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Mems v. Labruyere: Co-Employee Liability

Obtaining recovery for an injury doesn’t necessarily mean recovery from only one party. Most people are aware that if you are injured at work, regardless of whether your employer was or was not negligent, you are likely covered under Worker’s Compensation and may be able to file a claim for temporary or even permanent disability. That may not be the only avenue for recovery, however. In certain situations, you might also be entitled to bring a claim against another employee you work with, if he or she caused your injury.

In Missouri, the employer has a non-delegable duty to the employees to provide a safe workplace. This means if an employee is injured at work, the liability falls to the employer and not a co-employee. As with most rules, there are exceptions.

Take the case of Mems v. Labruyere.  In that case, both Mems and LaBruyere were employed by a company hired to provide some renovations to the St. Louis Convention Center. The two co-employees were given the task of removing an overhead roller door that hung above a concession window. During the removal process, LaBruyere loosened several bolts and pried the door loose from the wall anchors. As LaBruyere did so, Mems stood beneath the roller door assembly. Arguably, as a result of LaBruyer’s actions, the heavy door suddenly detached and hit Mems in the chest causing him to fall to the floor and a hook attached to the door impaled Mems in the leg. Mems recovered a sum of money as a result of his worker’s compensation claim with the Missouri Division of Workers’ Compensation and then brought suit against his co-worker, LaBruyere, for the same injuries.

The progression of case law governing co-employee liability begins with the enactment of worker’s compensation laws in 1926. As case law has developed over the years, the workers’ compensation Act has been interpreted and applied so that a co-employee’s liability has greatly varied. Most recently, in 2012, the Missouri Legislature amended the Act to make clear their intent to grant statutory immunity to co-employees for liability resulting from work-related injuries. The Act now states that a co-employee is not liable for any injury for which recovery is available under the worker’s compensation Act. The exception to this rule arises when the injury is a result of the co-employee’s “affirmative negligent act that purposefully and dangerously caused or increased the risk of injury.” RSMo § 287.120.1.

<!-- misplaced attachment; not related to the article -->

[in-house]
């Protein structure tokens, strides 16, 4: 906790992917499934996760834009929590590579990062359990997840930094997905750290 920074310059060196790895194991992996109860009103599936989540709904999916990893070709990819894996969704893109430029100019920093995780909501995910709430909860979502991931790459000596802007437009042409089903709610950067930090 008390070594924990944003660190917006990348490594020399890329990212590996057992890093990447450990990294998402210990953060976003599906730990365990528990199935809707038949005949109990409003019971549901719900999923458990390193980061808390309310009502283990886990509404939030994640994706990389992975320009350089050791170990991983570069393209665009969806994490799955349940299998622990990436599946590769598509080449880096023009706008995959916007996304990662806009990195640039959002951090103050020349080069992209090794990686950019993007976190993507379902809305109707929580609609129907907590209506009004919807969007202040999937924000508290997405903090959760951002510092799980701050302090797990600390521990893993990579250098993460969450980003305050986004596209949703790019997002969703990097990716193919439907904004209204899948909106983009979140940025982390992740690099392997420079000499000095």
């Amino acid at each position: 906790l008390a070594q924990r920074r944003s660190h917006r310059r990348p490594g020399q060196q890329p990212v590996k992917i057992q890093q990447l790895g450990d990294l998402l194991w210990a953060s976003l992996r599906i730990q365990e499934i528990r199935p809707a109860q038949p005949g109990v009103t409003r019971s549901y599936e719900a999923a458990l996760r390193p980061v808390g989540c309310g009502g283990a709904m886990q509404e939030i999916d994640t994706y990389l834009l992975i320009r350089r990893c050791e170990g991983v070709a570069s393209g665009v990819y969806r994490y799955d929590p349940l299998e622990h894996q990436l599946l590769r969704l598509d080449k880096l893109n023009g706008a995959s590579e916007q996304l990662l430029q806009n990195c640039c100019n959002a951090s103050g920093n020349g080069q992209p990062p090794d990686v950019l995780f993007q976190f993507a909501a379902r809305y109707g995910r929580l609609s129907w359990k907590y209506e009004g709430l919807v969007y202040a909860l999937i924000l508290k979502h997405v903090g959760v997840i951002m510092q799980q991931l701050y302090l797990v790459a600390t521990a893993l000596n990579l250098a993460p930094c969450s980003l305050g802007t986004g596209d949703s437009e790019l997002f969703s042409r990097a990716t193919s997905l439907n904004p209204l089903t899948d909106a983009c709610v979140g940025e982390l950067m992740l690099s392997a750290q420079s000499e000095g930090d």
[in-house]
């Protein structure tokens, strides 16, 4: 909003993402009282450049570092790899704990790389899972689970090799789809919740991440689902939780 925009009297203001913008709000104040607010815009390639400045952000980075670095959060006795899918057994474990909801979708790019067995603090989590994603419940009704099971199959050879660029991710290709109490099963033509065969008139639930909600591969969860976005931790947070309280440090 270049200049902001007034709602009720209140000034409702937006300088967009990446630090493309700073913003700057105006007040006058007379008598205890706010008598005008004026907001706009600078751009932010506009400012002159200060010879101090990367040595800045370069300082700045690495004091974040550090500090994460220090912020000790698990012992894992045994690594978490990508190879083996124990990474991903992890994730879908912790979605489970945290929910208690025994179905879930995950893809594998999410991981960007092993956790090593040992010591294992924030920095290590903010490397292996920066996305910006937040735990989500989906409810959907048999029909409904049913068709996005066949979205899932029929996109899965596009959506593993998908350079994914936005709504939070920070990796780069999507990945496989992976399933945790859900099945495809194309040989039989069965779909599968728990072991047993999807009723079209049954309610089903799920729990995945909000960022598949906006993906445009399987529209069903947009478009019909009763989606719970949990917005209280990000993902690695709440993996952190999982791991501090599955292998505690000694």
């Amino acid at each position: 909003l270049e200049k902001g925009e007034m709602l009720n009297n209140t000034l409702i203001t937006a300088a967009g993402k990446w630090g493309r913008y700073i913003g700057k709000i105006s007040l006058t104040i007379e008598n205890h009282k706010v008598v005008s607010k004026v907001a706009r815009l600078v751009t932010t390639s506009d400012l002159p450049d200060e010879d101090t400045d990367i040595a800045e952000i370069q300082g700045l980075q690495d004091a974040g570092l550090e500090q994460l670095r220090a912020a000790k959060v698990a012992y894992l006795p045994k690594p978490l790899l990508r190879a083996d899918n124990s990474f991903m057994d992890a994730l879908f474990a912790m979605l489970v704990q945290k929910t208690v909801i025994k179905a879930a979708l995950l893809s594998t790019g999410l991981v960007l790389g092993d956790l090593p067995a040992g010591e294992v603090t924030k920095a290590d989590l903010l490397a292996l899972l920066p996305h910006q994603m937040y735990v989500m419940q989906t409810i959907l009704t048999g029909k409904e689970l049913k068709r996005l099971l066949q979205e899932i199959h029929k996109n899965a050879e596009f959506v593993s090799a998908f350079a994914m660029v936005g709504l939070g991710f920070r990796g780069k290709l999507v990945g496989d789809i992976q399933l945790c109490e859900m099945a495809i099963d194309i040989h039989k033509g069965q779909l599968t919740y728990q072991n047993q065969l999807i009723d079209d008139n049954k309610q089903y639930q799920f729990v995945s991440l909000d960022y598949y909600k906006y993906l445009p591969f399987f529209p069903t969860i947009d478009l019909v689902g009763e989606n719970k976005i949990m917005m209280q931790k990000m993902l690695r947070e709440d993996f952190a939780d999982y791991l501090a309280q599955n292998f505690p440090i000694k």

Initially, the trial court in Mems case granted summary judgment in favor of LaBruyere. However, the Eastern District Appellate Court reversed that decision. Ultimately, the appellate court held that the trial court had misapplied the law. As a result, Mems was able to recover under the worker’s compensation laws and, in addition, bring a direct claim for negligence against LaBruyere, his co-employer, for the personal injuries he sustained.

Many people attempt to navigate the pursuit of a personal injury claim without a lawyer. Without a skilled and knowledgeable attorney in your corner, you may miss out on other ways you can obtain recovery for your injuries. Even in an automobile collision or a slip and fall, your ability to obtain compensation may not be limited to one entity or individual. Consult with an attorney to make sure you explore all avenues for recovery.